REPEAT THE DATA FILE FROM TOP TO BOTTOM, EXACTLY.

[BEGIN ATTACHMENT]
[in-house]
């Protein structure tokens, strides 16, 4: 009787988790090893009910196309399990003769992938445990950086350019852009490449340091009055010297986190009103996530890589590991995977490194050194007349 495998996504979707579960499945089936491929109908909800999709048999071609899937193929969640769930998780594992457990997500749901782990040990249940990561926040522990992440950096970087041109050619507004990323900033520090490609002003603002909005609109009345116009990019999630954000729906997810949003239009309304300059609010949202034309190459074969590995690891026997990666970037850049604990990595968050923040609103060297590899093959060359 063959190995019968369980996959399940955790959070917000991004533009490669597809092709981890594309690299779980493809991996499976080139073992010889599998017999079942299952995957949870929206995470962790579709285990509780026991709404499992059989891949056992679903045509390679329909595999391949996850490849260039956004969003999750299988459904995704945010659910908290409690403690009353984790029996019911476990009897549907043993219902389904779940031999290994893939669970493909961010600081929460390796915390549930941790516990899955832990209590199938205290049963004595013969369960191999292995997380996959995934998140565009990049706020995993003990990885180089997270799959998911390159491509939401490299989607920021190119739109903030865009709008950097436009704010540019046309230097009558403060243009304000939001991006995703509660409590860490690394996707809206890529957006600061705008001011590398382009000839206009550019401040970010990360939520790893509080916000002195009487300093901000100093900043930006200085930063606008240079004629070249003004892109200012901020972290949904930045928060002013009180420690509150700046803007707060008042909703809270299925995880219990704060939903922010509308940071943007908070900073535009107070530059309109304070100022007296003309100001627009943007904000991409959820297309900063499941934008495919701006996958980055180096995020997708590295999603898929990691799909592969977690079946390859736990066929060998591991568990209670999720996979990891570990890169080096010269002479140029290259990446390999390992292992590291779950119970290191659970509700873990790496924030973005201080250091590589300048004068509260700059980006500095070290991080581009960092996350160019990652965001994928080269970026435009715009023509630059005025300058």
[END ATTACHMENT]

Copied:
[in-house]
């Protein structure tokens, strides 16, 4: 009787988790090893009910196309399990003769992938445990950086350019852009490449340091009055010297986190009103996530890589590991995977490194050194007349 495998996504979707579960499945089936491929109908909800999709048999071609899937193929969640769930998780594992457990997500749901782990040990249940990561926040522990992440950096970087041109050619507004990323900033520090490609002003603002909005609109009345116009990019999630954000729906997810949003239009309304300059609010949202034309190459074969590995690891026997990666970037850049604990990595968050923040609103060297590899093959060359 063959190995019968369980996959399940955790959070917000991004533009490669597809092709981890594309690299779980493809991996499976080139073992010889599998017999079942299952995957949870929206995470962790579709285990509780026991709404499992059989891949056992679903045509390679329909595999391949996850490849260039956004969003999750299988459904995704945010659910908290409690403690009353984790029996019911476990009897549907043993219902389904779940031999290994893939669970493909961010600081929460390796915390549930941790516990899955832990209590199938205290049963004595013969369960191999292995997380996959995934998140565009990049706020995993003990990885180089997270799959998911390159491509939401490299989607920021190119739109903030865009709008950097436009704010540019046309230097009558403060243009304000939001991006995703509660409590860490690394996707809206890529957006600061705008001011590398382009000839206009550019401040970010990360939520790893509080916000002195009487300093901000100093900043930006200085930063606008240079004629070249003004892109200012901020972290949904930045928060002013009180420690509150700046803007707060008042909703809270299925995880219990704060939903922010509308940071943007908070900073535009107070530059309109304070100022007296003309100001627009943007904000991409959820297309900063499941934008495919701006996958980055180096995020997708590295999603898929990691799909592969977690079946390859736990066929060998591991568990209670999720996979990891570990890169080096010269002479140029290259990446390999390992292992590291779950119970290191659970509700873990790496924030973005201080250091590589300048004068509260700059980006500095070290991080581009960092996350160019990652965001994928080269970026435009715009023509630059005025300058």